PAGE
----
The Animal Crossing franchise fostered a cozy feeling, but starting with New Horizons, fans doomed themselves to a coziness curse.

But as more fans started posting their islands, there was a trend towards the prettiest, most pristine island accounts starting to gatekeep what other players’ islands should look like. I had friends leave the game out of frustration that their islands couldn’t compare to these 500-hour flawless masterpieces. I saw other friends put down the game in protest, annoyed that the community itself had ruined the magic for them.

The loudest (and arguably worst) members of the fandom also took a similar approach to the game’s many villagers, boasting that their island’s “cute villagers only” decrees would keep out a hefty percentage of the game’s quirky and creative characters like the diaper-wearing duck Joey or the bookish nerdy goat Velma. It was because the game was giving fans so much control over how they could present their island and who they could let on it. Fans now had the tools to monitor their island’s coziness factor, creating an insular bubble more akin to a Discord community that needs to get out and touch some grass, rather than the slice of life the series has always represented.

The issues present here are in many ways simple reflections of how the cozy genre as a whole has shifted. Or maybe it’s the label of coziness that’s become detrimental to titles that share the same cozy label as Animal Crossing. Sure, games like Stardew Valley, Spiritfarer, and Night in the Woods have colorful artistic styles and sweet or cuddly NPCs, but all three tackle grief, mortality, and substance abuse in beautifully real ways. And while Animal Crossing never tackled these adult topics, its real-time pacing and in-game tasks felt like a real look at what was to come in adulthood.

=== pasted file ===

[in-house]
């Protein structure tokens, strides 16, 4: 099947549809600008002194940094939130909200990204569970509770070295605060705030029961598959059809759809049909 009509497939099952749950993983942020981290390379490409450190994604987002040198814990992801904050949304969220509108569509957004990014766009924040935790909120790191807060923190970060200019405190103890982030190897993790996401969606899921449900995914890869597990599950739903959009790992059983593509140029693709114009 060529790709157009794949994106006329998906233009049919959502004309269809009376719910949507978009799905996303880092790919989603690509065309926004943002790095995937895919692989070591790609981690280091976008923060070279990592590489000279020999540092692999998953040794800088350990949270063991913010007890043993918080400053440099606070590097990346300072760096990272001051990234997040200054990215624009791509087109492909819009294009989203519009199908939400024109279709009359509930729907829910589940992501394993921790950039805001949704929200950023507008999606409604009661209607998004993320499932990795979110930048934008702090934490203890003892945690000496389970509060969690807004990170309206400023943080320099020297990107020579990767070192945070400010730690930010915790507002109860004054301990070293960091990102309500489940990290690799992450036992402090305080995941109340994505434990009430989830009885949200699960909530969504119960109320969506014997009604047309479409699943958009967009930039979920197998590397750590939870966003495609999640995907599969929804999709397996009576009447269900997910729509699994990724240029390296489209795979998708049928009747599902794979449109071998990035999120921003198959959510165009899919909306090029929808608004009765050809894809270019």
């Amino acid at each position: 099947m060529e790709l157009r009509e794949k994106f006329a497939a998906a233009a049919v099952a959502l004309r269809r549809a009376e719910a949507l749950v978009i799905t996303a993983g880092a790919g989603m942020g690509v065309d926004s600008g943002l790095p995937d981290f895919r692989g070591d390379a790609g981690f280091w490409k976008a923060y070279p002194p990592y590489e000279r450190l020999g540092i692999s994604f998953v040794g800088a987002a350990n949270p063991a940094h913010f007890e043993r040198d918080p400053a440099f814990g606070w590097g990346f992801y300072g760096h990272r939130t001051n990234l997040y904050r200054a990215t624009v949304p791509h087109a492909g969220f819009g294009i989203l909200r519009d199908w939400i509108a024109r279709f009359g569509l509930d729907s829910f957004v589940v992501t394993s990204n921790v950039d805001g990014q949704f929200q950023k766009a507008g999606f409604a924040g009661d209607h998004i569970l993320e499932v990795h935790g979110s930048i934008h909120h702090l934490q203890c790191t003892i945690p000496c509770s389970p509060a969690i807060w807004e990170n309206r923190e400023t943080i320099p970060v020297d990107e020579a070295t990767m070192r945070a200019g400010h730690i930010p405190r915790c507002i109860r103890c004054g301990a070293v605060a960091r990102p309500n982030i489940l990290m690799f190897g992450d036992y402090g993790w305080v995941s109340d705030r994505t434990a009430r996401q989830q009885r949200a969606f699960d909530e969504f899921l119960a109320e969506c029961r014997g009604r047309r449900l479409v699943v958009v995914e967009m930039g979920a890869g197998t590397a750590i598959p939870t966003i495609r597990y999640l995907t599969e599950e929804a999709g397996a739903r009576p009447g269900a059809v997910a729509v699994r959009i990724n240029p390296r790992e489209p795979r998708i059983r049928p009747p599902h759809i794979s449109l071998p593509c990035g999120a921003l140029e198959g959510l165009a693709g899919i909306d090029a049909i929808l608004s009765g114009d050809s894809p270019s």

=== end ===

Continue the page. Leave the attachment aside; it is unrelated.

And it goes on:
At the end of the day, the coziness curse of Animal Crossing isn’t even really something the game itself created, but instead is a byproduct from a fan misunderstanding of what true comfort can be. There are silly cries of unfairness from the fandom when an item from the old game isn’t announced in a new Nintendo Direct. There are accounts that have made hundreds of millions of bells by cheesing the game’s stalk exchange and demanding payment from visitors. And there are plenty who have time-jumped, speedrunning a game meant to be played as a daily treat.

The Animal Crossing franchise fostered a cozy feeling, but starting with New Horizons, fans doomed themselves to a coziness curse.

As much as long-time fans have loved to poke fun at Tom Nook’s greedy tendencies, there’s a rich irony that New Horizons instilled that very same rush for funds and possessions in its player base. While many brag about how cozy their islands have become aesthetically, none of this rat race or gatekeeping really adheres to what hygge or true coziness is actually meant to be.

I’m still really proud of my island. I have a neat porch seafood restaurant on the north coast I’ll supply with new dishes from time to time. I built a spa-like swimming pool that I’ll lounge at on in-game sunny summer days. And I’ve moved my museum a few times just to make room for things like a farmers market and a small amusement park.

And three years later when I return to my Animal Crossing: New Horizons island, I’ll still sometimes check out the store for a new lamp or maybe sell a few turnips to make a little money. But every time I revisit my island, I’ll make sure to go watch my fish in the aquarium or check in with my best friend Flo the penguin. Because it’s in enjoying these little moments that I feel like I’m actually cozying up and enjoying those little things.

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Author
Jeff Levene
Jeff Levene is an avid lover and writer of games, film, and theatre, who plays a little too much DnD in their free time. You can follow them on Twitter at @jefflevene498